The Arabidopsis LSD1 gene plays an important role in the regulation of low temperature-dependent cell death
Article first published online: 28 APR 2010
© The Authors (2010). Journal compilation © New Phytologist Trust (2010)
Volume 187, Issue 2, pages 301–312, July 2010
How to Cite
Huang, X., Li, Y., Zhang, X., Zuo, J. and Yang, S. (2010), The Arabidopsis LSD1 gene plays an important role in the regulation of low temperature-dependent cell death. New Phytologist, 187: 301–312. doi: 10.1111/j.1469-8137.2010.03275.x
- Issue published online: 24 JUN 2010
- Article first published online: 28 APR 2010
- Received: 23 January 2010, Accepted: 9 March 2010
- cell death;
- low temperature;
- reactive oxygen species (ROS)
- •In higher plants, the crosstalk between cold stress responses and reactive oxygen species (ROS) signaling is not well understood.
- •Two chilling-sensitive mutants, chs4-1 and chs4-3, were characterized genetically and molecularly.
- •The CHS4 gene, identified by map-based cloning, was found to be identical to LESION SIMULATING DISEASE RESISTANCE 1 (LSD1). We therefore renamed these two alleles lsd1-3 and lsd1-4, respectively. These two mutants exhibited an extensive cell death phenotype under cold stress conditions. Consistently, lsd1-3 plants exposed to cold showed up-regulation of the PR1 and PR2 genes, and increased accumulation of salicylic acid. These results indicate that low temperature is another trigger of cell death in lsd1 mutants. Furthermore, lsd1-3 plants accumulated higher concentrations of H2O2 and total glutathione under cold conditions than wild-type plants. Genetic analysis revealed that PAD4 and EDS1, two key signaling regulators mediating resistance responses, are required for the chilling-sensitive phenotype of lsd1-3.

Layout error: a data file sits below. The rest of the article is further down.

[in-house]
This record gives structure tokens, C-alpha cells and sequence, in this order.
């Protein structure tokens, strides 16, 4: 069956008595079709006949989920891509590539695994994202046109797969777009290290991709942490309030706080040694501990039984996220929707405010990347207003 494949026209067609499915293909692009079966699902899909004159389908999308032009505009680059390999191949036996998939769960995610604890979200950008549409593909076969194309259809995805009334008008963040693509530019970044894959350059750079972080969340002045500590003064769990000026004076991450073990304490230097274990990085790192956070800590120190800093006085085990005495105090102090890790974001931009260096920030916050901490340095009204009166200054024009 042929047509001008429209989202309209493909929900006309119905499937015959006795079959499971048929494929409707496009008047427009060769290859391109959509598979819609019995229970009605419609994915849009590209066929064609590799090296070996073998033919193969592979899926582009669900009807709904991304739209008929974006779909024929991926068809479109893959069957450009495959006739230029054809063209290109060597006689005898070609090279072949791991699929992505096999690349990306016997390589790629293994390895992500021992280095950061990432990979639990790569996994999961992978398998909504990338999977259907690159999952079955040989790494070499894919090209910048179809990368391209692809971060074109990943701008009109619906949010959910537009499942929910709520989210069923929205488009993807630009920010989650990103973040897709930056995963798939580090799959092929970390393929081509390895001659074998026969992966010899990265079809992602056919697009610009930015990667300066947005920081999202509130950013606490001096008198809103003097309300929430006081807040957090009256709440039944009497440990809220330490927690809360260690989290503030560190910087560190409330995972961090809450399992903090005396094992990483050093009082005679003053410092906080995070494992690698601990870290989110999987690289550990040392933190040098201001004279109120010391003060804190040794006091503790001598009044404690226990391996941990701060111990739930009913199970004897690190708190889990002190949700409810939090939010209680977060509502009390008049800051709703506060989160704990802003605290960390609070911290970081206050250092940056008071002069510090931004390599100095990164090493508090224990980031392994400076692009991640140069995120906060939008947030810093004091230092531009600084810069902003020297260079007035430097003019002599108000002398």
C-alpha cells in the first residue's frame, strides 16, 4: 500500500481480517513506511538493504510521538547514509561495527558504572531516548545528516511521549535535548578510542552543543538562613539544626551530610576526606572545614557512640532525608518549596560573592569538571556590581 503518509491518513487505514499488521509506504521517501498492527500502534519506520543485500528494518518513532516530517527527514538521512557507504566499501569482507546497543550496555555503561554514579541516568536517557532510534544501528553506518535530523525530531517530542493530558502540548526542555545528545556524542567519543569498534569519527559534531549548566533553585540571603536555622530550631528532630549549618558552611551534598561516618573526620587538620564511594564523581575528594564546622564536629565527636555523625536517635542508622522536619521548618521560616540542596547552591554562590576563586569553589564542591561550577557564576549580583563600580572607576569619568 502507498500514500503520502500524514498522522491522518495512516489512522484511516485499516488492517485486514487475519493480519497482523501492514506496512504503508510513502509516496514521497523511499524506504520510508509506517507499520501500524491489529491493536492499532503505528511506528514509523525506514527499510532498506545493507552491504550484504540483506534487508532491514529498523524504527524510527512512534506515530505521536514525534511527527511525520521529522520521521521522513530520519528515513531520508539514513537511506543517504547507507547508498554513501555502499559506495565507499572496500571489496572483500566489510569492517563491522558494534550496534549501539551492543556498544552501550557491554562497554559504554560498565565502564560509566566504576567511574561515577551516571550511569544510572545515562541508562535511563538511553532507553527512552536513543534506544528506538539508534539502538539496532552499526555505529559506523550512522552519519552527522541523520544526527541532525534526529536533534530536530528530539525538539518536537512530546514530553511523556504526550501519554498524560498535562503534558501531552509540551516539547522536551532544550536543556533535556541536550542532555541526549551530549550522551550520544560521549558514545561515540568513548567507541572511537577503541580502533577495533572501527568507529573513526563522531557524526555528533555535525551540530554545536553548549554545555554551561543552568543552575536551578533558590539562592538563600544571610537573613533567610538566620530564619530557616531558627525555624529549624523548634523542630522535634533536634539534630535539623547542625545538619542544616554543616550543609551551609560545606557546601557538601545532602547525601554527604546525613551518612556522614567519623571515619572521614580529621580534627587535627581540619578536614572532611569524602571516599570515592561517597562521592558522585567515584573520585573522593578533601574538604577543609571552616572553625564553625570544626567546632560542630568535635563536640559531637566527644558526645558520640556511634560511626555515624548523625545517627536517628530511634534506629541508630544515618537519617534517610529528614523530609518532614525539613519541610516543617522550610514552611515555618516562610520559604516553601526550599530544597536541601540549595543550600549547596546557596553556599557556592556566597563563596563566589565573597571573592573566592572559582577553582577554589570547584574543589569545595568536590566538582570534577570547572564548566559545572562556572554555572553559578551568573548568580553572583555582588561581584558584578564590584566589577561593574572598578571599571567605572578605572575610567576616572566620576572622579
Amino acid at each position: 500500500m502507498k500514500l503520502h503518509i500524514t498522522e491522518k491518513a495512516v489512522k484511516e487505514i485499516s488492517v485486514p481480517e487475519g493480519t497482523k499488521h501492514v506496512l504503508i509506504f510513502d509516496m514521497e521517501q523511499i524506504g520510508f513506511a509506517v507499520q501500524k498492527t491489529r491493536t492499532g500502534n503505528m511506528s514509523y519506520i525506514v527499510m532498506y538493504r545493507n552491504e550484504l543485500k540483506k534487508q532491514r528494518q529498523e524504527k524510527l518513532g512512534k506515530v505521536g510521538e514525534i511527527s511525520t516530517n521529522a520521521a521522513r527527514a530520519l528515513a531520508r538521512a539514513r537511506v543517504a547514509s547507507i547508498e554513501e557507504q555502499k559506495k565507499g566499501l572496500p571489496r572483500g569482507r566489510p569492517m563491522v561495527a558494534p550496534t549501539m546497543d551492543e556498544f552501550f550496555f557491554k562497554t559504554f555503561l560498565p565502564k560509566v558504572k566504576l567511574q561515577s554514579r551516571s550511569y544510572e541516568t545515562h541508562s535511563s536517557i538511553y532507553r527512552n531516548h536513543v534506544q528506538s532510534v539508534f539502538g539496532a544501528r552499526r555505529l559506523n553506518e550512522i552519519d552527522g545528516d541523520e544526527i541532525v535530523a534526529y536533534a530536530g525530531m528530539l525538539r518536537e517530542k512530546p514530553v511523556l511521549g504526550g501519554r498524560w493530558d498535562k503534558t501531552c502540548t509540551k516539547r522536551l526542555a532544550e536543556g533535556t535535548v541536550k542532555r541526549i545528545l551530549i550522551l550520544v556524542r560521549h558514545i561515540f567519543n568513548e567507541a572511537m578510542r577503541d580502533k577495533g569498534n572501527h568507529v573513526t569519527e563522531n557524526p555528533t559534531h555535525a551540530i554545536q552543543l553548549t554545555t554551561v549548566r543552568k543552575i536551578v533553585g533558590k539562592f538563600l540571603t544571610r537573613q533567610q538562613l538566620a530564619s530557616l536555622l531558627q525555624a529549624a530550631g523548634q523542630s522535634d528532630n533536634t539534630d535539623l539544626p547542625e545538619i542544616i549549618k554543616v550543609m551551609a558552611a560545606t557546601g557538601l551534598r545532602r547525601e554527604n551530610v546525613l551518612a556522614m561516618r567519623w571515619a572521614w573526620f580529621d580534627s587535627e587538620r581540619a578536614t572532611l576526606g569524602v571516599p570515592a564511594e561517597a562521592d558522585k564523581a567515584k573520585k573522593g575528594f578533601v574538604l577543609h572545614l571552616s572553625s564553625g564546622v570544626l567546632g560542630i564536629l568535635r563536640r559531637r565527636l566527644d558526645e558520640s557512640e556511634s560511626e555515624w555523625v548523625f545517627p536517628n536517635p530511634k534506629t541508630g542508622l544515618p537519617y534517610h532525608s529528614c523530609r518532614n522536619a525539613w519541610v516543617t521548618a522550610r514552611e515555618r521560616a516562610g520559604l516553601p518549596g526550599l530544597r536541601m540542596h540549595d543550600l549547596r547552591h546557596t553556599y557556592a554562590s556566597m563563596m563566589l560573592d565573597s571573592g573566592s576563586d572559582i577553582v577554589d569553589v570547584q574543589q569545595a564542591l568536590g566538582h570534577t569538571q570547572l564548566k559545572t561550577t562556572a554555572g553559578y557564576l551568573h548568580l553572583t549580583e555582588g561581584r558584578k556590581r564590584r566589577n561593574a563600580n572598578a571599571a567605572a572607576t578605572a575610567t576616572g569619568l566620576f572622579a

- •These findings reveal a role of LSD1 in regulating cell death trigged by cold stress and a link between cold stress responses and ROS-associated signaling.